As mentioned earlier, horses are highly sensitive creatures, but they are also prey animals, so if your body is giving off signals that you feel there is danger just around the corner your horse is going to be picking this up. He then has to choose what to do with this information, if he listens he will become jumping and nervy, clingy to the other horses and generally lose confidence. If after a while he realises that what your body is giving off isn’t coming true, that nothing does come and kill him, he will start to ignore you, thinking that you’re just crying wolf. Once he starts to ignore you at that level, he’ll ignore the rest of you as well, leaving you battling to get him to listen to your aids.

Also as mentioned earlier, stress leaves the rider with very little awareness of their body, it leaves humans all ‘up in the brain’ – thinking rather than feeling. This means when you try to feel something you might not be able to, or the feeling may be dulled, it means your movements may be bigger than they need to be as you’re not aware of your body. Subtleties are lost in big clumsy movements because you can’t feel or aren’t aware of the smaller movements. Have you ever been asked “can you feel the difference?” and you couldn’t? This is probably why, you’re not tuned into your body.

So how do we de-stress?

The best way to tell our body that we are not ‘in danger’ is by using our breath, it’s the easiest thing to control and the thing that has the most effect. You know the saying ‘take a deep breath’, well this is what we need to do more of. If we slow our breathing and lengthen the breaths, especially the exhale, this sends our brain the message we are no longer in danger, we start to come back to our body and remove ourselves from only working with our minds. Even better, if we focus our breaths all the way to our belly then we start to focus the mind to our body, taking it away from the top half of the body and using the whole of our mass. The final thing we can do is breath through our nose, when we are stressed we gasp with our mouth to get more oxygen in at a time, so to tell our body to relax using nasal breathing can really help the brain to realise there is no danger.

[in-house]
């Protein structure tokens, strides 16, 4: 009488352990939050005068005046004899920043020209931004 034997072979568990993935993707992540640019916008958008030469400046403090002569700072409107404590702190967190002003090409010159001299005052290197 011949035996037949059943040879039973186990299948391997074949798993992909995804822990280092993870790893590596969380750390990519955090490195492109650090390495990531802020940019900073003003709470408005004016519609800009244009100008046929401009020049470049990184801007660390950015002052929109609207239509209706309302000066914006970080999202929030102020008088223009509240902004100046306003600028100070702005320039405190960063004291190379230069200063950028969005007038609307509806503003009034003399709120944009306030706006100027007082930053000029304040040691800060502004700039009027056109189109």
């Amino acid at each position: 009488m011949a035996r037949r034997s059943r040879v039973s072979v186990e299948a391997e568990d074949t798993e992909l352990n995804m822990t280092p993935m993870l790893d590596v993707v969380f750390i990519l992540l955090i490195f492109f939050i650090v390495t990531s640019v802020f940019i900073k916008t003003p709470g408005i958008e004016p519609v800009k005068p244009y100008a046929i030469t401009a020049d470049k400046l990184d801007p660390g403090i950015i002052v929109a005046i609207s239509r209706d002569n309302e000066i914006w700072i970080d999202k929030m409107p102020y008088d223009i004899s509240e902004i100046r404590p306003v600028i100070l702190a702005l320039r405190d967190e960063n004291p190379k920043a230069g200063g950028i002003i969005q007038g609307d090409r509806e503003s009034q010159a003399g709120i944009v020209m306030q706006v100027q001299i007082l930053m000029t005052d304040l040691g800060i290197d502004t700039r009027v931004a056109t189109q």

How to incorporate this into your riding…

Last night we stood still on our ponies for 5 minutes and focused on the breath, bringing ourselves out of head mode and back to our bodies. We tuned into ourselves and it made a huge difference. From the moment we moved off, the riders were more aware, the movements of aids were smaller and their bodies were more relaxed. With this, the horses were different too, reacting to small changes rather than big. When they sensed tension develop in the riders, the horses mirrored them and responded with tension, as soon as the riders came back to their breath the horses relaxed. It was amazing to watch and the riders were so happy by the end.

Recognising what emotions we are giving off is the start of creating a proper relationship with our horses, not giving them tons of baggage to have to sort out but giving them our true selves. This then allows the true connection to begin.